# Photoisomerization of Azobenzene

Rotation around the double bond of azobenzene is restricted because it would distort the P orbital overlap between the nitrogen atoms. However, in the $n \rightarrow \pi^*$ excited state ($S_1$), the rotation is no longer hindered and it can isomerize.

I don't understand why this is the case. You are taking an electron from the non-bonding orbital, and moving it into the pi-antibonding. However, the $\pi$-bonding is still present, so I see no reason why the rotation would be unrestrained. Is it something about the interaction between the electrons in the $\pi^*$ with the $\pi$ that weakens the double bond? And if so, how?

Azobenzenes are one of the most widely used moietes in photochemically switchable systems. Nevertheless, the pathways for the E-Z isomerisation of azobenzene in the $S_1$ and the $S_2$ state have been in debate for decades and I'm not quite sure whether this is finally solved.

However, in the $n \rightarrow \pi^*$ excited state ($S_1$), the rotation is no longer hindered and it can isomerize.

Yes and no.

It is true that the $S_1$ state arises from a $n \rightarrow \pi^*$ transition in a weak, broad band with $\lambda_{\mathrm{max}} = 432\,\mathrm{nm}$ and $\epsilon \approx 400\,\mathrm{L\,mol^{-1}\,cm^{-1}}$ in hexane.

By the way, E-azobenzene exhibits another, much stronger absorption at $\lambda_{\mathrm{max}} = 319\,\mathrm{nm}$ with $\epsilon \approx 22800\,\mathrm{L\,mol^{-1}\,cm^{-1}}$ in the same solvent. This $\pi\rightarrow\pi^*$ transition to the $S_2$ state would indeed allow for an isomerisation through an one-bond-flip rotational mechanism.

(For the UV data, see 1 and 2).

But - you saw that coming after this lengthy introduction - the situation is much more complicated!

You have neglected the fact that E-Z isomerisations can proceed by other mechanisms than just the simple one-bond-flip that is usually postulated for alkenes!

Forgive me for not getting into all details on this, but for polyenes, to give an example, the so-called Bicycle Pedal (BP) and Hula twist (HT) pathways have been proposed and confirmed as space-conserving alternatives to the one-bon-flip mechanism. The latter can be visualized as "let's just flip the other side of the former double bond around like a rotor".

Back to the azobenzenes. Even from more recent works (2, 3, 4, 5), it seems that the E-Z isomerisation is still not fully explained, although a plain rotation around the former double bond can be excluded.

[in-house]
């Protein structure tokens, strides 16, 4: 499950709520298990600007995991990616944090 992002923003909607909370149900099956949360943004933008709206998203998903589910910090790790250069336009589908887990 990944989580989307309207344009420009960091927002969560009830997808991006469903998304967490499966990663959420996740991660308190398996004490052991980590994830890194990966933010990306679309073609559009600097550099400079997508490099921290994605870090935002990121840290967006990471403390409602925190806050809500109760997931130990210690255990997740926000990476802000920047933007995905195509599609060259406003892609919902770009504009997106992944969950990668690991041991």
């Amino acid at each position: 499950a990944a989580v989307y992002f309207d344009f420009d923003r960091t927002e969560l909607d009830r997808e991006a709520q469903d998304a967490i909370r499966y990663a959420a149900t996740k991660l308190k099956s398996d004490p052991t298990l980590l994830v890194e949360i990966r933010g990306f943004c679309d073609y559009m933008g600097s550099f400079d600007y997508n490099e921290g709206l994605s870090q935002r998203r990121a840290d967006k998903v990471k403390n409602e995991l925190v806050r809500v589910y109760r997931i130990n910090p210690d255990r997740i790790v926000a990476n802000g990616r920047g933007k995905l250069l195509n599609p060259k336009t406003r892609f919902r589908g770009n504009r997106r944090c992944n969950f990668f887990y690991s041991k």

The two main fractions in the debate support mechanisms in which a contribution of inversion through a change of the $\ce{C-N-N}$ angle in the excited state is assumed. Whether this is the only effect and the reaction proceeds through a transition state with a linear $\ce{C-N-N}$ arrangement or whether an inversion-assisted torsional pathway provided the beter explanation is still unclear.

References

1 George Zimmerman, Lue-Yung Chow, and Un-Jin Paik, J. Am. Chem. Soc., 1958, 80, 3528-3531.

2 Alessandro Cembran, Fernando Bernardi, Marco Garavelli, Laura Gagliardi, and Giorgio Orlandi, J. Am. Chem. Soc., 2004, 126, 3234-3243.

3 Eric Wei-Guang Diau, J. Phys. Chem. A, 2004, 108, 950-956.

4 Eric M. M. Tan, Saeed Amirjalayer, Szymon Smolarek, Alexander Vdovin, Francesco Zerbetto, and Wybren Jan Buma, Nature Communications, 2015, 6, Article number: 5860.

5 Junfeng Shao, Yibo Lei, Zhenyi Wen, Yusheng Dou, and Zhisong Wang, J. Chem. Phys., 2008, 129, 164111

• Aha! Thank you very much Klaus, this is very insightful. I will look into the papers and get further insight. I am curious to learn about the BP and HT pathways, and why they would occur in the S1 but not in the S0 state.
– Max
May 20 '15 at 7:14
• @Max BP and HT modes are usually discussed in the context of polyenes, think in double-bond homologues of stilbenes. If you're interested in these, look for publications of Robert Liu, Jack Saltiel and Werner Fuß. As far as azobenzene is concerned, have a look at the references 2-4 and dig your way down from there. or, even, better, just use the azobenzene as building block in synthesis and don't care for the gory details ;-) May 20 '15 at 7:23
• Thanks again for the advice! I'm looking into this for a molecular simulations class project, and the gory details are the most important part :)
– Max
May 20 '15 at 7:29
• Unless it is already among the references in the Nature article, dx.doi.org/10.1063/1.3000008 might be interesting too. May 20 '15 at 7:37
• I would like to encourage you to give the citations in addition to the DOI, I had to click all the links, just to find out, that I already read two of the papers. I also think proper acknowledgement, at least a name, is a treat in sciences. May 21 '15 at 4:10